A number of local priests have distanced themselves from the Vatican’s same-sex declaration and have shown solidarity with the LGBTIQ community. 

“We have received an outpour of solidarity from representatives of the Church, and a number of priests have reached out to the community, which gives us hope,” a spokesperson for the Malta Gay Rights Movement told Times of Malta. 

Last week, the Vatican decreed that the Catholic Church cannot bless same-sex unions since God “cannot bless sin”.

Pope Francis signed off a decree from the Congregation for the Doctrine of the Faith that reaffirmed old Church teachings that stopped priests blessing same-sex unions. 

The news came as a shock to the LGBTIQ community, especially after Pope Francis called for greater inclusion.

Apart from the LGBTIQ community, a number of local priests have also distanced themselves from the Vatican’s statement. 

In a letter to the editor, published on Monday, Fr Rene Camilleri distanced himself from the Vatican’s statement, saying that the document had taken the Church "years back".

“The language of the document is one that hurts. It is a childish way of playing with words, as if giving us a catechism class, ignoring that what is really at stake are not points of doctrine but whether God’s blessing can be reserved for some and denied to others on the basis of sexual orientation,” he said. 

“It gives mixed messages about a Church projecting itself with doors wide open to everyone but halting some on the doorstep.”

He ended the letter saying that today people learn and continue their spiritually journey, "not thanks to the Church but in spite of it".

'Stay inside the Church'

Fr Josef Briffa is another Maltese priest who expressed his disappointment with the Vatican’s declaration. 

In a lengthy social media post, Briffa said he made a life choice to lead a celibate life, which falls as part of a vocation. He made a distinction between the fact that celibacy is a life choice for him, but that sexual orientation on the other hand is not.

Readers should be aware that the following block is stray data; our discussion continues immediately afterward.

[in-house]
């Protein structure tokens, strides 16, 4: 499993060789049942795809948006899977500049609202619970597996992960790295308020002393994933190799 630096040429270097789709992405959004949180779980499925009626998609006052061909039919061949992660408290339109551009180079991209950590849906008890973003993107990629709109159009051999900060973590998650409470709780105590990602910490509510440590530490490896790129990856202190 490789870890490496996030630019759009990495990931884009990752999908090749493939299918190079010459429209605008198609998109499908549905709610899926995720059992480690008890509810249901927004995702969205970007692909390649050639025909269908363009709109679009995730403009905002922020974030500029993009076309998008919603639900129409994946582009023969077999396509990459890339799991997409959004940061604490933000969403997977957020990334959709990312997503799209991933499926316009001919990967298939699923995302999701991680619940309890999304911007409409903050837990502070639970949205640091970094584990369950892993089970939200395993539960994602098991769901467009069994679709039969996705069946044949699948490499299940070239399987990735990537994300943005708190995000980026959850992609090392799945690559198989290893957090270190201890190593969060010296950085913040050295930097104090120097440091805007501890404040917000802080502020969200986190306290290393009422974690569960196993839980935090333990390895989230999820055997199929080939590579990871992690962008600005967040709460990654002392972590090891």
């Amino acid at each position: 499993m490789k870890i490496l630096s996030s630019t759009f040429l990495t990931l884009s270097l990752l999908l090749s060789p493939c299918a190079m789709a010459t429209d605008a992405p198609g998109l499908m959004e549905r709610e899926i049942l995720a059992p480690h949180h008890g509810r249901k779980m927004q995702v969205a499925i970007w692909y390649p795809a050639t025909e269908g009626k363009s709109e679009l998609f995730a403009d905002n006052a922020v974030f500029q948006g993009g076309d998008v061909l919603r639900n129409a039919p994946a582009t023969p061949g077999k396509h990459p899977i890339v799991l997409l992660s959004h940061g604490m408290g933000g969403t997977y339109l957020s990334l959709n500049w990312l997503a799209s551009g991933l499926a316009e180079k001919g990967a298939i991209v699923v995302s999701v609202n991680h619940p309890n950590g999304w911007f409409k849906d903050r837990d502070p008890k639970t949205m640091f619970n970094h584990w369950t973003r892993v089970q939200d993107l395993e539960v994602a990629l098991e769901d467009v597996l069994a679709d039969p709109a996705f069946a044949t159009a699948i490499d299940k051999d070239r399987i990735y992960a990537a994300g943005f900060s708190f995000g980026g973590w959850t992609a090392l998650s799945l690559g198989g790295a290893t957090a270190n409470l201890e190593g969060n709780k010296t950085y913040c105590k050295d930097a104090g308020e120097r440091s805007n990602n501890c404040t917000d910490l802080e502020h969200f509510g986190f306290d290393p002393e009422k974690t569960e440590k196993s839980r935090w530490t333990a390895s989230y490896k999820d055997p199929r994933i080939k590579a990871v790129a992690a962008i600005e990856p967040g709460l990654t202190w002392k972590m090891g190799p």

He said it is important to listen to the LGBTQ+ community within the church to understand them.

“Perhaps, one day, the LGBTQ+ community will slowly start to feel welcome. I’m afraid it’s not today.”

At the end of the post, he gave a word of advice to his LGBTQ+ Catholic friends. 

“Remember that your best act of protest on days like this, is not to leave, but to stay inside the Church. Stay, and be a prophetic voice.”

In a Facebook post, MGRM praised Fr Camilleri’s letter, saying it "beautifully captures the LGBTIQ community’s thoughts”.

“If this declaration came out five years ago, we would have had a completely different reaction, but now we are seeing priests supporting us,” the spokesperson said. 

MGRM pointed out that no support came from the Archbishop or the Curia itself.

“Blessing the life of a couple, regardless of their gender or sexuality, is not the same as carrying out a marriage,” he said. 

“Looking at the reactions of these priests, we are seeing that locally, the situation is very different to what the Vatican has directed priests to do.”

He said that MGRM and the LGBTIQ community are quietly hopeful.

“Even the fact that we see priests writing and speaking about the matter, is encouraging, showing us that the church is more democratic and more open to discussion.”

'Church should start this dialogue'

Drachma LGBT coordinator Christopher Vella said the reaction against the Vatican's position is a positive one, and shows that the "grassoots" of the Catholic faith have a deeper understanding of the reality of same-sex relationships. 

“For me it’s a reaffirmation that same-sex relationships have a place in the Church context,” he said. 

“I believe that the Church too has to start this dialogue even more on these issues.”

He said the fact the Vatican took the decision to reuse old catechism teachings, without taking into consideration how society’s socio-cultural and religious context has changed. 

“I believe the Vatican Church is overwhelmed by the response of its own members and that this is an important message that the Church should take note of." 

 

 

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